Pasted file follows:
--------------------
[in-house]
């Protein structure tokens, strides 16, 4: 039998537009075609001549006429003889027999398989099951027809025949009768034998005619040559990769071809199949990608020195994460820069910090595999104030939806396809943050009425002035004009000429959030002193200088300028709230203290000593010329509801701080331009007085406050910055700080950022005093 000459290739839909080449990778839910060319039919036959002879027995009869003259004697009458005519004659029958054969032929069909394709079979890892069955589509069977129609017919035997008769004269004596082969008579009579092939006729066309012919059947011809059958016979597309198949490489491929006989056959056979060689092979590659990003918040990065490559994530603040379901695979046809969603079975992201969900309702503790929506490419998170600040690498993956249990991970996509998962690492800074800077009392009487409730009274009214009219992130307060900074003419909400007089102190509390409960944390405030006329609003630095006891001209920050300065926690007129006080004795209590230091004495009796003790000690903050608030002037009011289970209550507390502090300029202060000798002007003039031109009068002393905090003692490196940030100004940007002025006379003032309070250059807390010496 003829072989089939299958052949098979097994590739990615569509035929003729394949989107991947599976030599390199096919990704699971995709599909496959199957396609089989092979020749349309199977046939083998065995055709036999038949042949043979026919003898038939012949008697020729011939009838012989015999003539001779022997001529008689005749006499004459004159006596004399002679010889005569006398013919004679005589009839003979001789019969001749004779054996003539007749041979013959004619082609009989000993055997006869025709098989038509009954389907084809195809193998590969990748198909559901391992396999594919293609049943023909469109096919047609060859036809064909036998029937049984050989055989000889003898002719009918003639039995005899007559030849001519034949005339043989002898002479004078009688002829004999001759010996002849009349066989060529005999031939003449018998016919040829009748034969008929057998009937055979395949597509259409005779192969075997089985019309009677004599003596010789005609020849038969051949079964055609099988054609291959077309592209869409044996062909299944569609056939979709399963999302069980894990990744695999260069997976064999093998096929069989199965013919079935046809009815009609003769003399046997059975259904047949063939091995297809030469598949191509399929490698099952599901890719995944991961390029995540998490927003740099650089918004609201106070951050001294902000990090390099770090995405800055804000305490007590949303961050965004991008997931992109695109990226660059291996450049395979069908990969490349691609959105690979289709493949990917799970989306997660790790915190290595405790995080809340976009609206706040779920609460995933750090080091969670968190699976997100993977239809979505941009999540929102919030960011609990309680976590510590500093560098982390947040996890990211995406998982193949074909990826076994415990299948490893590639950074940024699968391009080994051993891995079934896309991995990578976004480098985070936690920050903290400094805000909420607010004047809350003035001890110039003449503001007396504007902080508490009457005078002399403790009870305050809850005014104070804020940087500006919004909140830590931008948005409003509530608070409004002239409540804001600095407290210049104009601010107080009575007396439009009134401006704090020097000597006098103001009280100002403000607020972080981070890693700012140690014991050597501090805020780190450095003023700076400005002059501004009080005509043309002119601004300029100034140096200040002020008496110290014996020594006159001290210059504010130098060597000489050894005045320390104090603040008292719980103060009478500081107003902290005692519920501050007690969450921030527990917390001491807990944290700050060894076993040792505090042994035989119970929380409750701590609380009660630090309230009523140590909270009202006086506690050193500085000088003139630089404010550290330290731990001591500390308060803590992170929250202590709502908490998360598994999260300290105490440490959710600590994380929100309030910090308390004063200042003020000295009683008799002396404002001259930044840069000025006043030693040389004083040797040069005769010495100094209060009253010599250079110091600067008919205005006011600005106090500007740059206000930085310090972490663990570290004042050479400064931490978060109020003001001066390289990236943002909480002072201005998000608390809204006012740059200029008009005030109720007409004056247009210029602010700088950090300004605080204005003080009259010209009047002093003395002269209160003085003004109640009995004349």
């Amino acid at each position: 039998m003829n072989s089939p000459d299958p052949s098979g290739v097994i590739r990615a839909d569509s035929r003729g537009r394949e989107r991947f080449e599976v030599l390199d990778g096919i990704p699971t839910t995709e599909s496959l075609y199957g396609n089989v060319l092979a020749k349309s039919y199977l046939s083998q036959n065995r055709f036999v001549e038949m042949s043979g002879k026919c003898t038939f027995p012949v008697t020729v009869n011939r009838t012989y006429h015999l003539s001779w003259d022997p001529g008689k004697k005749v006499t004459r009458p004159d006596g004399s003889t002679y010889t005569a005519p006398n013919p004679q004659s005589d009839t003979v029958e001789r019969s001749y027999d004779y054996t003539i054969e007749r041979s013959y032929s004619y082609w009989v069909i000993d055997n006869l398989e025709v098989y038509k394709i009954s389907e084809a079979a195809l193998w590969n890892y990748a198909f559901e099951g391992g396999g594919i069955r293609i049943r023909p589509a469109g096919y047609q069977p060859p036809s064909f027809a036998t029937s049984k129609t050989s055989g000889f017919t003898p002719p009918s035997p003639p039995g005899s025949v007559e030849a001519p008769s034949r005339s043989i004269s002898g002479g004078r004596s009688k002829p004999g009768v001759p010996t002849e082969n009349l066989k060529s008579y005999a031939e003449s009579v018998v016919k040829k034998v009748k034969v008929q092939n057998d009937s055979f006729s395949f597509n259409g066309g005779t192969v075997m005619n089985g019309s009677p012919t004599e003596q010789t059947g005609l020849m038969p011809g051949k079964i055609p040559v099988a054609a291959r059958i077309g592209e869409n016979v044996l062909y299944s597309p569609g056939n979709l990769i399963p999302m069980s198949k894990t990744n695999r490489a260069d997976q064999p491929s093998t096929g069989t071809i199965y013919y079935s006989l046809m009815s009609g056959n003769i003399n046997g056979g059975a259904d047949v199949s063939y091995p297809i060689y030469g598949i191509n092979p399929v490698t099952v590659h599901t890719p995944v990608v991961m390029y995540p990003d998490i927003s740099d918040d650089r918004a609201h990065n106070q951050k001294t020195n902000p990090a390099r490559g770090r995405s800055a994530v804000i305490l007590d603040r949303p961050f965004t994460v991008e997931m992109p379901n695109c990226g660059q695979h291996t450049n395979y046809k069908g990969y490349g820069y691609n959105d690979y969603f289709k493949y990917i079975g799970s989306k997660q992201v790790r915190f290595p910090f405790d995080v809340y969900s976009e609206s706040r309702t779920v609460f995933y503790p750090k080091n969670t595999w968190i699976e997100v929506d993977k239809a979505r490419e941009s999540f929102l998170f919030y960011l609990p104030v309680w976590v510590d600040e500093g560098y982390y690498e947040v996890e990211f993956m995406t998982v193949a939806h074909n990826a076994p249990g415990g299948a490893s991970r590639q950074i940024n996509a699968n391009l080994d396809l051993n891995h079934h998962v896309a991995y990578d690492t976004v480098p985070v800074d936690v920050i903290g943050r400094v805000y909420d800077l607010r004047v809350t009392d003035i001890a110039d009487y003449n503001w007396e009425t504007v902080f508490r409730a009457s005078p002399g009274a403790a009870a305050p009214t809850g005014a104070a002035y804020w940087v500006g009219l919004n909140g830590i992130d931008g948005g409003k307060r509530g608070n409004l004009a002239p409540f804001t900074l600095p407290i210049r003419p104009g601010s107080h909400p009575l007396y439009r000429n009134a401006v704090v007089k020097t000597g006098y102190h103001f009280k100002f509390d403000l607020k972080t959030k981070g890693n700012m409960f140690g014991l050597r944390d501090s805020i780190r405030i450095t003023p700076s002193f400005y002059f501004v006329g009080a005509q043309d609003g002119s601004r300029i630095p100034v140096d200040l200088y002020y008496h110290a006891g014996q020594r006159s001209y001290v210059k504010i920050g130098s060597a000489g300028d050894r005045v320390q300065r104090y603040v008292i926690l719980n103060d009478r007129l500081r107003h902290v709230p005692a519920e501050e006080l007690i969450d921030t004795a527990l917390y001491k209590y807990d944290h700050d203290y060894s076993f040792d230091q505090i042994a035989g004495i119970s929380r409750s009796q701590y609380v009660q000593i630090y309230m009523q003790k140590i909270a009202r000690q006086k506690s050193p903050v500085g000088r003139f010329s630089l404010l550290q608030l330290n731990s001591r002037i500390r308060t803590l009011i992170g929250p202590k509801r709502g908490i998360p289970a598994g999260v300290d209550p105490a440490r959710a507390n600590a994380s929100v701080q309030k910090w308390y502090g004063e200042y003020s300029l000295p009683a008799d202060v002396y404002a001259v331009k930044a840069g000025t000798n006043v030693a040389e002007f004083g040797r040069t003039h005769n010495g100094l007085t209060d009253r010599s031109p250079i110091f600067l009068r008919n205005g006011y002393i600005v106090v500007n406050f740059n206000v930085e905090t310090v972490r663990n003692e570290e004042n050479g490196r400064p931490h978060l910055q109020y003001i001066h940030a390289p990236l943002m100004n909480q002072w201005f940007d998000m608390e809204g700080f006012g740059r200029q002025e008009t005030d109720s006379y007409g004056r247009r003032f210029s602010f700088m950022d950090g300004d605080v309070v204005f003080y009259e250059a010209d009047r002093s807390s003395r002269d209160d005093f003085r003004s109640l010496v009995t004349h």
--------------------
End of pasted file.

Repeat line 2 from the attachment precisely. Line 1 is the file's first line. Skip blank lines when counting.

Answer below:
């Protein structure tokens, strides 16, 4: 039998537009075609001549006429003889027999398989099951027809025949009768034998005619040559990769071809199949990608020195994460820069910090595999104030939806396809943050009425002035004009000429959030002193200088300028709230203290000593010329509801701080331009007085406050910055700080950022005093 000459290739839909080449990778839910060319039919036959002879027995009869003259004697009458005519004659029958054969032929069909394709079979890892069955589509069977129609017919035997008769004269004596082969008579009579092939006729066309012919059947011809059958016979597309198949490489491929006989056959056979060689092979590659990003918040990065490559994530603040379901695979046809969603079975992201969900309702503790929506490419998170600040690498993956249990991970996509998962690492800074800077009392009487409730009274009214009219992130307060900074003419909400007089102190509390409960944390405030006329609003630095006891001209920050300065926690007129006080004795209590230091004495009796003790000690903050608030002037009011289970209550507390502090300029202060000798002007003039031109009068002393905090003692490196940030100004940007002025006379003032309070250059807390010496 003829072989089939299958052949098979097994590739990615569509035929003729394949989107991947599976030599390199096919990704699971995709599909496959199957396609089989092979020749349309199977046939083998065995055709036999038949042949043979026919003898038939012949008697020729011939009838012989015999003539001779022997001529008689005749006499004459004159006596004399002679010889005569006398013919004679005589009839003979001789019969001749004779054996003539007749041979013959004619082609009989000993055997006869025709098989038509009954389907084809195809193998590969990748198909559901391992396999594919293609049943023909469109096919047609060859036809064909036998029937049984050989055989000889003898002719009918003639039995005899007559030849001519034949005339043989002898002479004078009688002829004999001759010996002849009349066989060529005999031939003449018998016919040829009748034969008929057998009937055979395949597509259409005779192969075997089985019309009677004599003596010789005609020849038969051949079964055609099988054609291959077309592209869409044996062909299944569609056939979709399963999302069980894990990744695999260069997976064999093998096929069989199965013919079935046809009815009609003769003399046997059975259904047949063939091995297809030469598949191509399929490698099952599901890719995944991961390029995540998490927003740099650089918004609201106070951050001294902000990090390099770090995405800055804000305490007590949303961050965004991008997931992109695109990226660059291996450049395979069908990969490349691609959105690979289709493949990917799970989306997660790790915190290595405790995080809340976009609206706040779920609460995933750090080091969670968190699976997100993977239809979505941009999540929102919030960011609990309680976590510590500093560098982390947040996890990211995406998982193949074909990826076994415990299948490893590639950074940024699968391009080994051993891995079934896309991995990578976004480098985070936690920050903290400094805000909420607010004047809350003035001890110039003449503001007396504007902080508490009457005078002399403790009870305050809850005014104070804020940087500006919004909140830590931008948005409003509530608070409004002239409540804001600095407290210049104009601010107080009575007396439009009134401006704090020097000597006098103001009280100002403000607020972080981070890693700012140690014991050597501090805020780190450095003023700076400005002059501004009080005509043309002119601004300029100034140096200040002020008496110290014996020594006159001290210059504010130098060597000489050894005045320390104090603040008292719980103060009478500081107003902290005692519920501050007690969450921030527990917390001491807990944290700050060894076993040792505090042994035989119970929380409750701590609380009660630090309230009523140590909270009202006086506690050193500085000088003139630089404010550290330290731990001591500390308060803590992170929250202590709502908490998360598994999260300290105490440490959710600590994380929100309030910090308390004063200042003020000295009683008799002396404002001259930044840069000025006043030693040389004083040797040069005769010495100094209060009253010599250079110091600067008919205005006011600005106090500007740059206000930085310090972490663990570290004042050479400064931490978060109020003001001066390289990236943002909480002072201005998000608390809204006012740059200029008009005030109720007409004056247009210029602010700088950090300004605080204005003080009259010209009047002093003395002269209160003085003004109640009995004349």